The impact of comorbidities on referral to and outcomes of hip and knee replacement surgery

New CLAHRC research looks at how comorbidities – multiple conditions experienced by patients –  influence referrals to, and outcomes of hip and knee replacement surgery.

Taking a 360-degree view of the referral and treatment process our researchers, led by Bélène Podmore, investigated current evidence in this area for patients with multiple conditions undergoing surgery. We examined;

  • the short-term outcomes relating to the safety of the hip or knee replacement surgery
  • long-term outcomes relating to the benefits of undergoing hip and knee replacement surgery.

We found comorbidities predominantly impact the safety of hip and knee replacement surgery but have little impact on its effectiveness.

Bélène also interviewed a variety of health professionals and therapists for their take on referring and selecting patients with comorbidities for joint replacement surgery.  We found some disagreement among professionals – ranging from GPs to surgeons – on roles and responsibilities in the management of these patients.

The two pieces of research are presented in handy new “BITE-sized” summaries with links to full papers and further reading –

How do comorbidities impact on the referral pathway to access joint replacement surgery in the NHS? An interview study with healthcare professionals in the NHS

What is the impact of comorbidities on outcomes of hip and knee replacement surgery? A review of the evidence

Evaluation of heath impact of Low Emisison Zones makes the news

CLAHRC research investigating the impact of low emission zones on children’s physical activity and health has been featured on the BBC News

CLAHRC North Thames, in collaboration with three other CLAHRCs and a number of other research bodies, is evaluating the effects of London’s new Ultra Low Emission Zone (ULEZ) on children’s physical health and activity.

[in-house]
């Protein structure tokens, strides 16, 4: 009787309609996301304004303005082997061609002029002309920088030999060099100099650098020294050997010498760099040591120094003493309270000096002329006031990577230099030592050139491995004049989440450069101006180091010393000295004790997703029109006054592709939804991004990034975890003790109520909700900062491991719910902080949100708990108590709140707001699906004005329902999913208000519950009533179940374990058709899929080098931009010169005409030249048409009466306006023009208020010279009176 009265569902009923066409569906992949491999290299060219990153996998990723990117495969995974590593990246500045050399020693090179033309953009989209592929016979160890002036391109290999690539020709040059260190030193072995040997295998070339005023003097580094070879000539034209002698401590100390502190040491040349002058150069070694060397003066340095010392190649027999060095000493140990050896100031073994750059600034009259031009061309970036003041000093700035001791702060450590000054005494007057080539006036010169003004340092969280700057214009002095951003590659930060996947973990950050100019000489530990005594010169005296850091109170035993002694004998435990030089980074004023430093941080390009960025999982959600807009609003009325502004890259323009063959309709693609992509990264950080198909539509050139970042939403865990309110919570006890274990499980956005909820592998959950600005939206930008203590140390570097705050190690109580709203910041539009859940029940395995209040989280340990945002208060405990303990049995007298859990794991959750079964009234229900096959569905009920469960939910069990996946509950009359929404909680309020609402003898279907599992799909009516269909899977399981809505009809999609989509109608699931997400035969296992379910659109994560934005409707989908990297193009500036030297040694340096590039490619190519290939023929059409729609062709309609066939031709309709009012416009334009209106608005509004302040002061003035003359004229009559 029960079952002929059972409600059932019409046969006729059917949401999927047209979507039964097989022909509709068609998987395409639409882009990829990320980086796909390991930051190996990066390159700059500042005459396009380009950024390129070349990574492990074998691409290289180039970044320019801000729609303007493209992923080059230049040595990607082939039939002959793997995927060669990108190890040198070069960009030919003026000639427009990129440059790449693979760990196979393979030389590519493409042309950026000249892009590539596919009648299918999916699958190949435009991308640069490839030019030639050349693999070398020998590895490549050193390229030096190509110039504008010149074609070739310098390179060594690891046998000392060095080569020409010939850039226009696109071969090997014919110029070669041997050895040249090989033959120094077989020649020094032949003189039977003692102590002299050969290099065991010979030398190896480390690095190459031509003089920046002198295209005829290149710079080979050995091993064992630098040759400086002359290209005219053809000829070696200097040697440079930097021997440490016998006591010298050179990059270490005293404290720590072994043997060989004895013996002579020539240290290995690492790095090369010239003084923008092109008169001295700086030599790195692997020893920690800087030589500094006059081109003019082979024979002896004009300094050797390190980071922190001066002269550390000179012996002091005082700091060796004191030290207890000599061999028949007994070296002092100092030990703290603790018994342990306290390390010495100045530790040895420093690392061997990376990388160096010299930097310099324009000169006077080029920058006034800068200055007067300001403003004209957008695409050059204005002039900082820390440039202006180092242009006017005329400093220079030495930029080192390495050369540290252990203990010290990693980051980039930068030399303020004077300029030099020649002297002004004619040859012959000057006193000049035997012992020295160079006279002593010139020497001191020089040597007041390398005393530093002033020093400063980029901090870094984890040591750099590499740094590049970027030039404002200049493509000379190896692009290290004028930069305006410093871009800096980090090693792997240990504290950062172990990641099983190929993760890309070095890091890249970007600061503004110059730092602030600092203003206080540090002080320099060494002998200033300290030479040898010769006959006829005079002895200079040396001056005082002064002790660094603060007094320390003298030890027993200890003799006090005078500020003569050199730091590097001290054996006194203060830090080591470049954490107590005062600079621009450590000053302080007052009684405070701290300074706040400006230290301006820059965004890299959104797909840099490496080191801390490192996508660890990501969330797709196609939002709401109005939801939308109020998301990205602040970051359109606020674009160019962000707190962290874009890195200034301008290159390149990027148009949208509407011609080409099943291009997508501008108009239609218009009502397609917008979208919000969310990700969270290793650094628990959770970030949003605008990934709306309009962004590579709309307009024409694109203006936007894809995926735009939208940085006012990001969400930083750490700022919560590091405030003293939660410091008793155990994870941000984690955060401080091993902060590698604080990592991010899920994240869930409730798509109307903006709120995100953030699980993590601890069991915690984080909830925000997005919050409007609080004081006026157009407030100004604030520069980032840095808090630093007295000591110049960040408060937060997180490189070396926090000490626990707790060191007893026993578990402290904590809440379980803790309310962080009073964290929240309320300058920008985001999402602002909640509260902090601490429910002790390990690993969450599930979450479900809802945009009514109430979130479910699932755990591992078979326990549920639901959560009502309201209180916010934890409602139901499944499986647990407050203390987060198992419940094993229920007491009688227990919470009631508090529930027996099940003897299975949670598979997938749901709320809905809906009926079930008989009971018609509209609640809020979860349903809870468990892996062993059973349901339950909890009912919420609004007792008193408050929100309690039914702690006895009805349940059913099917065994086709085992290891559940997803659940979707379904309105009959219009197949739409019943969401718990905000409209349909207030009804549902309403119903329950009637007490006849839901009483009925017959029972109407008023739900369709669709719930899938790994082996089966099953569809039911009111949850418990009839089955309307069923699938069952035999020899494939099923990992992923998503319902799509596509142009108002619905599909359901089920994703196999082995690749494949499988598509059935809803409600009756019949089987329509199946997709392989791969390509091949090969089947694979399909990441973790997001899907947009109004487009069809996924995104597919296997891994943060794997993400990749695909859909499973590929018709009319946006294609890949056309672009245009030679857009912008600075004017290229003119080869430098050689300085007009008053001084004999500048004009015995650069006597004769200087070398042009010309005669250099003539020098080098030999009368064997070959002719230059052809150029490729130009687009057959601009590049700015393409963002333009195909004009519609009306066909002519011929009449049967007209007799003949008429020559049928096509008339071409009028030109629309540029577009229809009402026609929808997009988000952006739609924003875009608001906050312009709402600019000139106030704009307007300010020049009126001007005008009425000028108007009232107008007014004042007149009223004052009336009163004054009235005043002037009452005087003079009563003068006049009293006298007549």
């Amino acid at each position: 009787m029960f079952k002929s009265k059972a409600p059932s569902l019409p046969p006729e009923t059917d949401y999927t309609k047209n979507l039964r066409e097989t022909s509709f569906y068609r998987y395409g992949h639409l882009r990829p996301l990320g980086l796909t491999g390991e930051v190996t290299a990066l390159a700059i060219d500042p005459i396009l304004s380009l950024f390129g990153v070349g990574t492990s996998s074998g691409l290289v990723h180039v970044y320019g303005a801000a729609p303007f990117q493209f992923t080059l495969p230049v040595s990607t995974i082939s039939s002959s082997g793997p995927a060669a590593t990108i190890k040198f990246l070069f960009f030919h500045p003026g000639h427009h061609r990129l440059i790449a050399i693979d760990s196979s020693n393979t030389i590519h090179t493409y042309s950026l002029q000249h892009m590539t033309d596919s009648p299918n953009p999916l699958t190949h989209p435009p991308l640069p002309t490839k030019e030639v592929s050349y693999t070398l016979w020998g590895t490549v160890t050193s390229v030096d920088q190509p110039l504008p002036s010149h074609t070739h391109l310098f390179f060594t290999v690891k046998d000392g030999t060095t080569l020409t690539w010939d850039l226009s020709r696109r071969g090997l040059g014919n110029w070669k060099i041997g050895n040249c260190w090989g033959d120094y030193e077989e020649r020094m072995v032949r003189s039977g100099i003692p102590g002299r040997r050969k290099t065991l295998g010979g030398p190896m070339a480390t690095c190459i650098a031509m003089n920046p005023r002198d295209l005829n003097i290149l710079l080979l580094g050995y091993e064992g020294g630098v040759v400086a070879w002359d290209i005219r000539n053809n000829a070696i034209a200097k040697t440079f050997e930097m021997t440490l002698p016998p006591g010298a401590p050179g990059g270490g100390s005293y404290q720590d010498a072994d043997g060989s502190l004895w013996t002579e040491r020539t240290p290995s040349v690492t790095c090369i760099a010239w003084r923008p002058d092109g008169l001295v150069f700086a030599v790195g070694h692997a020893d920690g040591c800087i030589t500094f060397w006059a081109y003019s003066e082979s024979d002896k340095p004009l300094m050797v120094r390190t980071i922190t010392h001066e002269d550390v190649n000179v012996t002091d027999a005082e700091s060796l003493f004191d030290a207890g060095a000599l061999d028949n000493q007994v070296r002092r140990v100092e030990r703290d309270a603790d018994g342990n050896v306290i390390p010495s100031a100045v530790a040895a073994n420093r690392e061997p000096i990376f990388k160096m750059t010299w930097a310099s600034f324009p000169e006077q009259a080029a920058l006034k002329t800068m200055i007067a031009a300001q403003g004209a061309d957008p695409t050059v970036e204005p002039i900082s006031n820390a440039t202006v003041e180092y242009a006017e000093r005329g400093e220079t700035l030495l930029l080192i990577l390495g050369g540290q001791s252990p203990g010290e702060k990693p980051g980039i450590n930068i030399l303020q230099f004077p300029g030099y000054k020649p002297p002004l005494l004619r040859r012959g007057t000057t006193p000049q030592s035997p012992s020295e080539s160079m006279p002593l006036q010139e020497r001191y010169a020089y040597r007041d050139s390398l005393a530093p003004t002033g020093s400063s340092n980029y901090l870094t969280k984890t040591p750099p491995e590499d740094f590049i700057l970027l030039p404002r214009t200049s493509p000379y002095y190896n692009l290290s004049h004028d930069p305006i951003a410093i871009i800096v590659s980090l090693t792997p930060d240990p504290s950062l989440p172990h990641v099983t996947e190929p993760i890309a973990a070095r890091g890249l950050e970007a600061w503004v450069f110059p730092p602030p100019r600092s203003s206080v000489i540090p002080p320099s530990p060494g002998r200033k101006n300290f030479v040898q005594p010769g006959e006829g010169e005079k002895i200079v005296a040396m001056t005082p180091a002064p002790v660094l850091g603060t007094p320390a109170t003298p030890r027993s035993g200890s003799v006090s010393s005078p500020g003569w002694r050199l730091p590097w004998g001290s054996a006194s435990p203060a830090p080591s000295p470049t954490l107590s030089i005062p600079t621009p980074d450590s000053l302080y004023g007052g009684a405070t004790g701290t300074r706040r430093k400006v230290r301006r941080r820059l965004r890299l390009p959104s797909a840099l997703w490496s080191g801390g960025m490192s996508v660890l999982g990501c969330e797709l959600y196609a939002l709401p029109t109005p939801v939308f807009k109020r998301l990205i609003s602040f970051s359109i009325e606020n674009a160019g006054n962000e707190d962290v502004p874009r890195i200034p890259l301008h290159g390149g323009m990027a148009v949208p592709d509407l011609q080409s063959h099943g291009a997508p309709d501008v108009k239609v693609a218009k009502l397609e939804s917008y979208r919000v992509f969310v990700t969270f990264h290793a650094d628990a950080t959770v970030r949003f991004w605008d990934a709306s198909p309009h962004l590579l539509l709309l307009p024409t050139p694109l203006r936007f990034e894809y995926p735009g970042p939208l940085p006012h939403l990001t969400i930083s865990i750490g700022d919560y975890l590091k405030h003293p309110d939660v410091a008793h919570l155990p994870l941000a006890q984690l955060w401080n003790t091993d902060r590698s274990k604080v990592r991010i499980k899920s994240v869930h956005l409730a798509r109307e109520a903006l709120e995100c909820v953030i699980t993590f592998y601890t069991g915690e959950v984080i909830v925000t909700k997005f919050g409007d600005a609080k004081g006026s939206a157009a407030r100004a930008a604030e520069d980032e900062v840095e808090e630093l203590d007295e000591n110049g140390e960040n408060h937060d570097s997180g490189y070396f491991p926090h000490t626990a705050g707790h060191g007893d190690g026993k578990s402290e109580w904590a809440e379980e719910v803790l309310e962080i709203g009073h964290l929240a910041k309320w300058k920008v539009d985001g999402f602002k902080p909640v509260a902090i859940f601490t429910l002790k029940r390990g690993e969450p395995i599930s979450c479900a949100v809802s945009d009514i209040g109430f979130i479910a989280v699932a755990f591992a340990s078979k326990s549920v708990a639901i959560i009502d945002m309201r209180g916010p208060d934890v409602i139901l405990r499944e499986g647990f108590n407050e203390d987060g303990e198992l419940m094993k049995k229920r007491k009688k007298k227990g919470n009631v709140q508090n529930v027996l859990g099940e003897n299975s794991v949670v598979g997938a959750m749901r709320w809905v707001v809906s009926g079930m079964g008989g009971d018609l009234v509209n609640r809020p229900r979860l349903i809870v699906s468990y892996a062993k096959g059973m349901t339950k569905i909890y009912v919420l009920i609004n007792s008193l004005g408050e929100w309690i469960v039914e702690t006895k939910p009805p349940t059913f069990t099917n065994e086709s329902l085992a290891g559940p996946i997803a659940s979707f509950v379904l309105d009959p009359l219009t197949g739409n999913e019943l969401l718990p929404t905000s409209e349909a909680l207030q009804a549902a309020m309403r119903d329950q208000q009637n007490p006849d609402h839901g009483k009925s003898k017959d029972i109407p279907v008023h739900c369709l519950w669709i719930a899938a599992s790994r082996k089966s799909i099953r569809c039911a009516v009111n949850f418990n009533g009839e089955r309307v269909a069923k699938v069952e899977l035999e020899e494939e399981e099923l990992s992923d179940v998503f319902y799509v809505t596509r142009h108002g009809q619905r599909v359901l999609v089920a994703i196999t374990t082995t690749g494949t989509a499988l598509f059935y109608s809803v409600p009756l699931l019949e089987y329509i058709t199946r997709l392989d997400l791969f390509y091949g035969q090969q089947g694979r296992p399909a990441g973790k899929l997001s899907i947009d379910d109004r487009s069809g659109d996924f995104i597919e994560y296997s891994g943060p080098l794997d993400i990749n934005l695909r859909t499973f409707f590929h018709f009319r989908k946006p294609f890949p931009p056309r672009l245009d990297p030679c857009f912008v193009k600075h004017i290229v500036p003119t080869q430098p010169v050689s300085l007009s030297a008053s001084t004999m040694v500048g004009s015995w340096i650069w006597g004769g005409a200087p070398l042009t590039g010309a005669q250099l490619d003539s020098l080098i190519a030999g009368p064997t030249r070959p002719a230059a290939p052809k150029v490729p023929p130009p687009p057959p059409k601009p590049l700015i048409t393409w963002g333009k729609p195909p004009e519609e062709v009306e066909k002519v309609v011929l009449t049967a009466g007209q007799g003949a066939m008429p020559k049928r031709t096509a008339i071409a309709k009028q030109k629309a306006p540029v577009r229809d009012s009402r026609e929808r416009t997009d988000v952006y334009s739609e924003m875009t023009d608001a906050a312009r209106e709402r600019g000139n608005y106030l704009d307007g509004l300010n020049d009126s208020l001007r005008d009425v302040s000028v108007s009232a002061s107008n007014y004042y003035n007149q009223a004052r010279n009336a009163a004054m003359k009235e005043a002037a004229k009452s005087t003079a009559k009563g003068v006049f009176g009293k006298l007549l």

Our work is an offshoot of the CHILL (Children’s Health in London and Luton) study investigating the impact of pollution on children’s lungs.  We are using the data created by CHILL to focus specifically on the impacts on children’s physical activity and health. CHILL featured on BBC News on January 16th.

Watch a clip below to see how school children are recording the effects of pollution on their lungs. 

Professor Chris Griffiths, Chief Investigator for our work and part of the CHILL study is interviewed in the clip

 

From theoretically informed to theoretically informative improvement research

A new BMJ Quality and Safety editorial by Dr Roman Kislov, Senior Research Fellow at the Alliance Manchester Business School, has highlighted CLAHRC work as an example of successful engagement with management theory by researchers.

Dr Kislov’s research focus is the processes and practices of knowledge mobilisation, and his editorial highlights our recent paper on how different NHS Boards implement a quality improvement intervention – the QUASER guide.

He cites the paper as “an example of successfully deployed theoretically informative approach, highlighting some practical tips for researchers who aspire to move from merely applying theory towards entering into dialogue with it and, through doing so, refining its assumptions.

Read the editorial

Engaging with theory: from theoretically informed to theoretically informative improvement research

Repeated calls have been made for the increased use of theory in designing and evaluating improvement and implementation interventions.1-4 The benefits are argued to include identifying contextual influences on quality improvement (QI), supporting the generalisability of findings and anticipating how future phenomena might unfold.2 5 Most importantly, the ability of

Read the iQUASER paper

Explaining organisational responses to a board-level quality improvement intervention: findings from an evaluation in six providers in the English National Health Service

Background Healthcare systems worldwide are concerned with strengthening board-level governance of quality. We applied Lozeau, Langley and Denis’ typology (transformation, customisation, loose coupling and corruption) to describe and explain the organisational response to an improvement intervention in six hospital boards in England.

Read our BITE sized summary of the iQUASER paper